Kaitlin Fontana: Yeah. Yeah. So who are your writing heroes when you were growing up? Who did you look to? Who did you admire?
Tony McNamara: I suppose in television, I really admired Larry Gelbart a lot and he was a big hero of mine and then theater-wise, the sort of angry men, Edmundson, John Osbourne, and Albee and people like that. Probably Albert Albee, I really, really loved his plays. I think any writers with rhythm, was a big deal for me. So in a strange way, it’s a weird thing to say. I sometimes didn’t care what it was about as long as the rhythm was amazing, because that was a real obsession to me when I was a younger writer was how to create rhythm with writing.
Tony McNamara: And I think because of theater as well, you sit with an audience and you know if you’ve got them or you haven’t got them, and it’s a brutal experience at times when you haven’t. So I was sometimes like, “Oh, rhythm is really important because it keeps them in.”
Kaitlin Fontana: Yeah. Yeah. Well, I feel like that plays out in the writing that I’ve seen of yours, that there’s an obvious rhythm to The Favourite, of course. And then I think The Great, it has its own. I think the characters each have their own kind of little rhythms and they bump up against each other. Do you have other heroes now? Are there people you’ve sort of stumbled upon along the way that people that have come into your… And I know one of the things we’re doing here is tearing down the idea of a hero, as you said earlier, people that you look to or you’ve learned things from along the way?
Tony McNamara: Yeah. Well, I think it’s like Joan Didion’s a big hero of mine and Mary Oliver and for similar reasons in a way. And also just that clear eyedness in a way, and there’s sort of sharpness, I guess. Jenji Kohan when Orange is the New Black, I thought it was at the time, such an amazing show for a comedy drama. They’re strange. They come out when you need them, I think. For me, I sort of grow out of people and into people depending where I’m at, I suppose.
Tony McNamara: And it’s like when as a young kid, of course as a young guy, I liked Charles Bukowski and then I hadn’t read any for 20 years. And then I found a poem of his the other day. I always liked his poetry more than anything. And suddenly, I’m like, “Ah, that’s amazing.” So, I think when I was young, I liked the toughness of it and now I get the tenderness of it underneath it. So it’s just so those things change, I guess, as you get older.
Kaitlin Fontana: Yeah. Yeah. You interact with it as a different person at different points.
Tony McNamara: Yeah, exactly.
Kaitlin Fontana: Obviously, there’s a big political movement and moment happening in the United States specifically, but it is happening across the world, as we speak. And I wonder what you, as someone who now you’re a show runner, you’re someone who has “power”. One of the themes we’ve been talking about, and I wonder what you see your role personally, as in this new moment, it’s not a new moment, but this moment we’re all moving towards together. What do you see as your role in crafting this new world?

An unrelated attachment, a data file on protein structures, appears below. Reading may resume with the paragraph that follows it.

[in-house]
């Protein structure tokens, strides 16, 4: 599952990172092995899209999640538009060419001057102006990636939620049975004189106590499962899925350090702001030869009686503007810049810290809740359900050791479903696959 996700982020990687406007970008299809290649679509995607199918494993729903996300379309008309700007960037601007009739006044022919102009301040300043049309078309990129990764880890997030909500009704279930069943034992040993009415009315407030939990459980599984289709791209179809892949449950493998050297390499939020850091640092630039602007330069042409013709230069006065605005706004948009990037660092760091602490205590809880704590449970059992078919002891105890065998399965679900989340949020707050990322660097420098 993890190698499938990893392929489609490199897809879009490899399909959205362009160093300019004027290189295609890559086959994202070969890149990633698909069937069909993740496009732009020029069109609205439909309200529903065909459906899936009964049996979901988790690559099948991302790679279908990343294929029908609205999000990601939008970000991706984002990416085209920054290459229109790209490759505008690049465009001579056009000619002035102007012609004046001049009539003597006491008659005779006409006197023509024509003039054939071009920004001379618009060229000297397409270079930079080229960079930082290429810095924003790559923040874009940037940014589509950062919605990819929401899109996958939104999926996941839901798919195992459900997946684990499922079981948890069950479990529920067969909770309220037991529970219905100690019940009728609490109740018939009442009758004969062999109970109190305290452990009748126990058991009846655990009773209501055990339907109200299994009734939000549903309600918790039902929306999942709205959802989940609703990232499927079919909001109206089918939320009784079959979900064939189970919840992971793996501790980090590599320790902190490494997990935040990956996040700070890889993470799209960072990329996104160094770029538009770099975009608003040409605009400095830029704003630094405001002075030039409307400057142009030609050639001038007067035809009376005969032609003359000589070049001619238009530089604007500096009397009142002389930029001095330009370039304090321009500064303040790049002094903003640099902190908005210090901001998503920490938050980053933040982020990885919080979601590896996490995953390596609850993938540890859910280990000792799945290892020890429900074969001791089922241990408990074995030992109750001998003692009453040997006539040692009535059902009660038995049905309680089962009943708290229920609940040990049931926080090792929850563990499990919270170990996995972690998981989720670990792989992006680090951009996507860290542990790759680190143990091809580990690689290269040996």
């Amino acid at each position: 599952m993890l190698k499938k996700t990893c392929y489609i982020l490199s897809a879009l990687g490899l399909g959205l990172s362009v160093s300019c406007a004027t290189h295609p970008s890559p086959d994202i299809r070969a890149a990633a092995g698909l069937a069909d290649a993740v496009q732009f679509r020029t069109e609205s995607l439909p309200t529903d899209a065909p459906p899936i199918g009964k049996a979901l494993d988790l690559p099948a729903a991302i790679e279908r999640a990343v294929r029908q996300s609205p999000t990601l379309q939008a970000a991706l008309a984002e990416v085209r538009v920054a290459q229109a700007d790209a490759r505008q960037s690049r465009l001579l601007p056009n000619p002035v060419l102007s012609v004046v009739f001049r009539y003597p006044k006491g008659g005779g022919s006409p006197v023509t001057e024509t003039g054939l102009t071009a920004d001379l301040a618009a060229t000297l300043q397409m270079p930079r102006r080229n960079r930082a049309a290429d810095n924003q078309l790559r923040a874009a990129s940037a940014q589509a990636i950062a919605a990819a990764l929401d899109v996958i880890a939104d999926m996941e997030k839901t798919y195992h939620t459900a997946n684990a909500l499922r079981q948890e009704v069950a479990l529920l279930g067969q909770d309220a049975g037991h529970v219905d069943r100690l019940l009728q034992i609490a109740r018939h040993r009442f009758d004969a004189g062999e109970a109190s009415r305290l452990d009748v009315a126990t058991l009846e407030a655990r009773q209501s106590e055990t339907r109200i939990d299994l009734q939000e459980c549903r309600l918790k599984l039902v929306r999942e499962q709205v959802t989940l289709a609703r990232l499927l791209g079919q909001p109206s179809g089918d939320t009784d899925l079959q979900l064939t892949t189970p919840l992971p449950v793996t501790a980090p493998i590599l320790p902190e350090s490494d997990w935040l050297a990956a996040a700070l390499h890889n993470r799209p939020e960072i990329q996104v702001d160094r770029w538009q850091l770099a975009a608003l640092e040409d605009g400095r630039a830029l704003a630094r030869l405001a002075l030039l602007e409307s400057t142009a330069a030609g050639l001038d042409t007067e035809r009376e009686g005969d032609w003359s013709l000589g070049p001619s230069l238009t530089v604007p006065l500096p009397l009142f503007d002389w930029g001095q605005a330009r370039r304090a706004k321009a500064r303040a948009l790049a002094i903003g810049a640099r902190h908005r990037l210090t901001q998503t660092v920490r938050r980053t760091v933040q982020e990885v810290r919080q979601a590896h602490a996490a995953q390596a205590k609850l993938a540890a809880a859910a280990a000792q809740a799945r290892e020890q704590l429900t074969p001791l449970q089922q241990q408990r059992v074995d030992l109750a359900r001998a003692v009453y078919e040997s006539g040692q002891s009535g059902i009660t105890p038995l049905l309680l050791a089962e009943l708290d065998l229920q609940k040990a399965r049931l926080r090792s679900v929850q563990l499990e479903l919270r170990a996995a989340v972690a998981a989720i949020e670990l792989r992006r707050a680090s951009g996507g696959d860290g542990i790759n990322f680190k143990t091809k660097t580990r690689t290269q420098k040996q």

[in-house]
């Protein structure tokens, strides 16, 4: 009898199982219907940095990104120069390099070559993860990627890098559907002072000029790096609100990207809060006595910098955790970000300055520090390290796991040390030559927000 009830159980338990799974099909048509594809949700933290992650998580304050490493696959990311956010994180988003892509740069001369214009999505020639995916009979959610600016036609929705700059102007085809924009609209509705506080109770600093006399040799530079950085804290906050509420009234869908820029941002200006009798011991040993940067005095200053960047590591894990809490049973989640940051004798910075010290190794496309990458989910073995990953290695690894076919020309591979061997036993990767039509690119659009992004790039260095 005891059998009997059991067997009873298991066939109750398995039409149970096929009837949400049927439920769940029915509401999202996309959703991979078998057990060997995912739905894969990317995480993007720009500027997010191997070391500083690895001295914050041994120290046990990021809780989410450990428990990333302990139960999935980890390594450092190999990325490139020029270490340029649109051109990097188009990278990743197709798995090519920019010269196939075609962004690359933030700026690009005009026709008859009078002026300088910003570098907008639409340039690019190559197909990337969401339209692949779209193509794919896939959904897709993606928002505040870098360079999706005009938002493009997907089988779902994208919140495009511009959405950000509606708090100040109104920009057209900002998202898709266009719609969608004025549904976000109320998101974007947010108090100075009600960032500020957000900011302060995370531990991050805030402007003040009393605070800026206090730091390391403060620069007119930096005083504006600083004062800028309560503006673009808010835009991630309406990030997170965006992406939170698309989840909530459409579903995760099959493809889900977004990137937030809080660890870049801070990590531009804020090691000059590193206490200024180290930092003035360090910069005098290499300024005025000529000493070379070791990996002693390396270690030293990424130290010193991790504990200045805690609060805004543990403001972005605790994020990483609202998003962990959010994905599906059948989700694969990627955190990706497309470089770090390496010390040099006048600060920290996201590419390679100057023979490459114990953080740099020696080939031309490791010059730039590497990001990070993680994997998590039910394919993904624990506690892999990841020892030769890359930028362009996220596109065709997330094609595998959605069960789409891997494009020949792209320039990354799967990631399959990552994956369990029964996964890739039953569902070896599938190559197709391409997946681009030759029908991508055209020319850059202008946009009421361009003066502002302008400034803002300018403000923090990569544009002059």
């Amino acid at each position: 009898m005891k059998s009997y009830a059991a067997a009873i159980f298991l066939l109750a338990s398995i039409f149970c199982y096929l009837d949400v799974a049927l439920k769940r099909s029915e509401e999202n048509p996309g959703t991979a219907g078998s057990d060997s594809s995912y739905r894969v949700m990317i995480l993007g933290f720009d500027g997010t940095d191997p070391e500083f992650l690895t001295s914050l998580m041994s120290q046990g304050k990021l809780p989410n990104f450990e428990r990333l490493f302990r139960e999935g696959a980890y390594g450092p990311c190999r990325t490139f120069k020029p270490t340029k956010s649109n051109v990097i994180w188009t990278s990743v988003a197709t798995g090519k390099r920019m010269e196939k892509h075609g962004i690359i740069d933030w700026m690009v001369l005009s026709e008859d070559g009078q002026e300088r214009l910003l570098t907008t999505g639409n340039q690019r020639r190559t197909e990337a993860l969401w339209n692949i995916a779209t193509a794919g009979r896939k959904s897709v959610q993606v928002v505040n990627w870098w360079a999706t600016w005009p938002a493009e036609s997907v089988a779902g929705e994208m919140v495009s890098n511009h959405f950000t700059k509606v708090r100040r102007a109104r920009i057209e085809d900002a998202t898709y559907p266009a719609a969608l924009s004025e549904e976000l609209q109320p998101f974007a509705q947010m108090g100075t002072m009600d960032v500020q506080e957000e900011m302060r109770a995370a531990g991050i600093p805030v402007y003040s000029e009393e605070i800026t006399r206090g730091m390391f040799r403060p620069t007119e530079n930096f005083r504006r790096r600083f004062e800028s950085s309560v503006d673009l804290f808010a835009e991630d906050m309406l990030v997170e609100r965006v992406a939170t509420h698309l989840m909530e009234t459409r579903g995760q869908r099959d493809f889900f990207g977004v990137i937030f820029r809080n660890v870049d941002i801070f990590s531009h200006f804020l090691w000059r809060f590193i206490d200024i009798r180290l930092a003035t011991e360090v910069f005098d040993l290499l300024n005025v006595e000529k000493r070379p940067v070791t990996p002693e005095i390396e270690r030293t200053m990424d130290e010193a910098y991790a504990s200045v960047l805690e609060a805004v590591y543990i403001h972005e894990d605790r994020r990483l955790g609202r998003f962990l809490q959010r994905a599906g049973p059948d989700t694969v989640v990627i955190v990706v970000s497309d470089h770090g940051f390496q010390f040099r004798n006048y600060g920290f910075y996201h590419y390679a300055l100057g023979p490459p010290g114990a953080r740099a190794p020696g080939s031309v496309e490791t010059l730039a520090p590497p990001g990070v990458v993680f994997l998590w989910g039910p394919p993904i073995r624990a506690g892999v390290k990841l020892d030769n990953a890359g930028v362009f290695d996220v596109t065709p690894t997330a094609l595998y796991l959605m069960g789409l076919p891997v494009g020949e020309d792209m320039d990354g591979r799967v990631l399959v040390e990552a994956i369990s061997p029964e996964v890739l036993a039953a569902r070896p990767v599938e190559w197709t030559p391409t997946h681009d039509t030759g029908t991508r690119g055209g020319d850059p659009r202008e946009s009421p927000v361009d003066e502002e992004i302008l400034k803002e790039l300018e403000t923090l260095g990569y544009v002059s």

Tony McNamara: Well, I guess I don’t really know. I guess it’s like the grade is about change. So I guess my thing has been politically is that how do we change because we need to, and how do you affect change that’s effective, I guess is what the show becomes about as it goes on. So I think for me, it’s like that. It’s transforming this rightful passion and rage into actual change that’s meaningful because I think it’s that thing of… Well in the show, we’re always like, these guys don’t go away easy. You know what I mean? They’ve had it for a long time. People who have power like clinging onto power. And even if they cling on make people change things. And so I’m interested in that.
Tony McNamara: I’m a big student of the sixties in America and civil rights and how change… And we talked a lot about activism and change in our room. We had two boards running. One was history and one was contemporary activism because we saw her as a kind of activist. So I think for us as writers, it’s just how to reflect what’s going on in the world, through your prism and your point of view, I suppose, as much as possible.
Kaitlin Fontana: Yeah. Yeah. Well said, thank you very much, Tony, for being here today and talking about The Great. Congratulations again, and I hope there are many more seasons to come.
Tony McNamara: Oh, thanks very much. Me too.
Kaitlin Fontana: That’s it for this episode. On Writing is a production of the Writers Guild of America East. Tech production and original music is by Stock Boy Creative. You can learn more about the Writers Guild of America East online at wgaeast.org. You can follow the Guild on social media at wgaeast, and you can follow me on Twitter @Kaitlinfontana. If you like this podcast, please subscribe and rate us. Thanks for tuning in. Write on.